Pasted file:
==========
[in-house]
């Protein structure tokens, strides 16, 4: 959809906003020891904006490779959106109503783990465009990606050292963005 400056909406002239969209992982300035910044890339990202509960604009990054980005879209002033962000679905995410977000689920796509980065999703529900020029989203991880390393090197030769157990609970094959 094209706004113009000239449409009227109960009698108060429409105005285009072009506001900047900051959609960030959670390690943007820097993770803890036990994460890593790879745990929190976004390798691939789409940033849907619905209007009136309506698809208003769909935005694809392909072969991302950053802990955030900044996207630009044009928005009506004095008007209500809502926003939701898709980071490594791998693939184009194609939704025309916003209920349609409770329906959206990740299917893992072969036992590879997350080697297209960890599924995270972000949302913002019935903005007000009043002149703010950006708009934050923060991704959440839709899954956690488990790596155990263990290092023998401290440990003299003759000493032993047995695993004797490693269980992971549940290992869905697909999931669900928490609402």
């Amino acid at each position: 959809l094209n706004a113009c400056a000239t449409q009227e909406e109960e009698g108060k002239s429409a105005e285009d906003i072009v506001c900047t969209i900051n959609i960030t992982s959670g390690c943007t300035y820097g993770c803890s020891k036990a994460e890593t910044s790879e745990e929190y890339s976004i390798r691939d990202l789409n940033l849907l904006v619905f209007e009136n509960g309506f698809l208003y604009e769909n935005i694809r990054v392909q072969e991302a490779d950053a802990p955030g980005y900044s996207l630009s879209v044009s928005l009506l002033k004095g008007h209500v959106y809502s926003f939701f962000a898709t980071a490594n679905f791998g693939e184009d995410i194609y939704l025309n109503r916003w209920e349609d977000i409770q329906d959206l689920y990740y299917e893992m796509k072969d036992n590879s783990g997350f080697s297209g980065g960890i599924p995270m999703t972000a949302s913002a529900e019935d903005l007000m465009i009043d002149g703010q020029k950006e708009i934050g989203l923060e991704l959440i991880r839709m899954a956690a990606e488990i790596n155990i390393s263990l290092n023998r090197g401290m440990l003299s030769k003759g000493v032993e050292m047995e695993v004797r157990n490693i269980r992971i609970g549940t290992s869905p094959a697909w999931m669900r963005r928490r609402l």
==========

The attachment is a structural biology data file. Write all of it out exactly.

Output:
[in-house]
């Protein structure tokens, strides 16, 4: 959809906003020891904006490779959106109503783990465009990606050292963005 400056909406002239969209992982300035910044890339990202509960604009990054980005879209002033962000679905995410977000689920796509980065999703529900020029989203991880390393090197030769157990609970094959 094209706004113009000239449409009227109960009698108060429409105005285009072009506001900047900051959609960030959670390690943007820097993770803890036990994460890593790879745990929190976004390798691939789409940033849907619905209007009136309506698809208003769909935005694809392909072969991302950053802990955030900044996207630009044009928005009506004095008007209500809502926003939701898709980071490594791998693939184009194609939704025309916003209920349609409770329906959206990740299917893992072969036992590879997350080697297209960890599924995270972000949302913002019935903005007000009043002149703010950006708009934050923060991704959440839709899954956690488990790596155990263990290092023998401290440990003299003759000493032993047995695993004797490693269980992971549940290992869905697909999931669900928490609402």
């Amino acid at each position: 959809l094209n706004a113009c400056a000239t449409q009227e909406e109960e009698g108060k002239s429409a105005e285009d906003i072009v506001c900047t969209i900051n959609i960030t992982s959670g390690c943007t300035y820097g993770c803890s020891k036990a994460e890593t910044s790879e745990e929190y890339s976004i390798r691939d990202l789409n940033l849907l904006v619905f209007e009136n509960g309506f698809l208003y604009e769909n935005i694809r990054v392909q072969e991302a490779d950053a802990p955030g980005y900044s996207l630009s879209v044009s928005l009506l002033k004095g008007h209500v959106y809502s926003f939701f962000a898709t980071a490594n679905f791998g693939e184009d995410i194609y939704l025309n109503r916003w209920e349609d977000i409770q329906d959206l689920y990740y299917e893992m796509k072969d036992n590879s783990g997350f080697s297209g980065g960890i599924p995270m999703t972000a949302s913002a529900e019935d903005l007000m465009i009043d002149g703010q020029k950006e708009i934050g989203l923060e991704l959440i991880r839709m899954a956690a990606e488990i790596n155990i390393s263990l290092n023998r090197g401290m440990l003299s030769k003759g000493v032993e050292m047995e695993v004797r157990n490693i269980r992971i609970g549940t290992s869905p094959a697909w999931m669900r963005r928490r609402l």